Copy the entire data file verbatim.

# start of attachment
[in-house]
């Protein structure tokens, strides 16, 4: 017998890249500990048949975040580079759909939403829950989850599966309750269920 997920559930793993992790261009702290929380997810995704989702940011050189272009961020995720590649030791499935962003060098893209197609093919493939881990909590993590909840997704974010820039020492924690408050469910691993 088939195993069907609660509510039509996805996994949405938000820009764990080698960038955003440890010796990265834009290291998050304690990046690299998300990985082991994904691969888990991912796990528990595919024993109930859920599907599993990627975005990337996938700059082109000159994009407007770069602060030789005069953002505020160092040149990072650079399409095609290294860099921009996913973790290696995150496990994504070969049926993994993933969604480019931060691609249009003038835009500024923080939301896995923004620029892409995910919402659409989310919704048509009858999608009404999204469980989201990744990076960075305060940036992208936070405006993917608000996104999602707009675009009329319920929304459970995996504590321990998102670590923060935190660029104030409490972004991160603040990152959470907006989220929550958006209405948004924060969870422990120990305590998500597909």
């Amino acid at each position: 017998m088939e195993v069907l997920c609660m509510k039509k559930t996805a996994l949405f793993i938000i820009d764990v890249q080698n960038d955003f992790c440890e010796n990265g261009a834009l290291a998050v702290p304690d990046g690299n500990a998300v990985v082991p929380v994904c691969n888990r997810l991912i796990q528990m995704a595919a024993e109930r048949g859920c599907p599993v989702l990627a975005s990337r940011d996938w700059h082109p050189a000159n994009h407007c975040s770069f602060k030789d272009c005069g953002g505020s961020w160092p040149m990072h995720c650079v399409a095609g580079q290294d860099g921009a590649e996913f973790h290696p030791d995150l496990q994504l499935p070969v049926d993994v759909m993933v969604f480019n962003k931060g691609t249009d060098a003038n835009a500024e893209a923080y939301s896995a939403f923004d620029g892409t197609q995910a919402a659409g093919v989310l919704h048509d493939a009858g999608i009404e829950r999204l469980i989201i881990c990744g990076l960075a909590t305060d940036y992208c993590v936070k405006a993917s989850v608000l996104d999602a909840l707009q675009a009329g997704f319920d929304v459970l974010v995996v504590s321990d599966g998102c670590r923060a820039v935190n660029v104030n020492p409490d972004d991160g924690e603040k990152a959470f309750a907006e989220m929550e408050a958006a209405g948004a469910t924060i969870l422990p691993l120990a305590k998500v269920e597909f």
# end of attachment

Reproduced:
[in-house]
């Protein structure tokens, strides 16, 4: 017998890249500990048949975040580079759909939403829950989850599966309750269920 997920559930793993992790261009702290929380997810995704989702940011050189272009961020995720590649030791499935962003060098893209197609093919493939881990909590993590909840997704974010820039020492924690408050469910691993 088939195993069907609660509510039509996805996994949405938000820009764990080698960038955003440890010796990265834009290291998050304690990046690299998300990985082991994904691969888990991912796990528990595919024993109930859920599907599993990627975005990337996938700059082109000159994009407007770069602060030789005069953002505020160092040149990072650079399409095609290294860099921009996913973790290696995150496990994504070969049926993994993933969604480019931060691609249009003038835009500024923080939301896995923004620029892409995910919402659409989310919704048509009858999608009404999204469980989201990744990076960075305060940036992208936070405006993917608000996104999602707009675009009329319920929304459970995996504590321990998102670590923060935190660029104030409490972004991160603040990152959470907006989220929550958006209405948004924060969870422990120990305590998500597909």
């Amino acid at each position: 017998m088939e195993v069907l997920c609660m509510k039509k559930t996805a996994l949405f793993i938000i820009d764990v890249q080698n960038d955003f992790c440890e010796n990265g261009a834009l290291a998050v702290p304690d990046g690299n500990a998300v990985v082991p929380v994904c691969n888990r997810l991912i796990q528990m995704a595919a024993e109930r048949g859920c599907p599993v989702l990627a975005s990337r940011d996938w700059h082109p050189a000159n994009h407007c975040s770069f602060k030789d272009c005069g953002g505020s961020w160092p040149m990072h995720c650079v399409a095609g580079q290294d860099g921009a590649e996913f973790h290696p030791d995150l496990q994504l499935p070969v049926d993994v759909m993933v969604f480019n962003k931060g691609t249009d060098a003038n835009a500024e893209a923080y939301s896995a939403f923004d620029g892409t197609q995910a919402a659409g093919v989310l919704h048509d493939a009858g999608i009404e829950r999204l469980i989201i881990c990744g990076l960075a909590t305060d940036y992208c993590v936070k405006a993917s989850v608000l996104d999602a909840l707009q675009a009329g997704f319920d929304v459970l974010v995996v504590s321990d599966g998102c670590r923060a820039v935190n660029v104030n020492p409490d972004d991160g924690e603040k990152a959470f309750a907006e989220m929550e408050a958006a209405g948004a469910t924060i969870l422990p691993l120990a305590k998500v269920e597909f």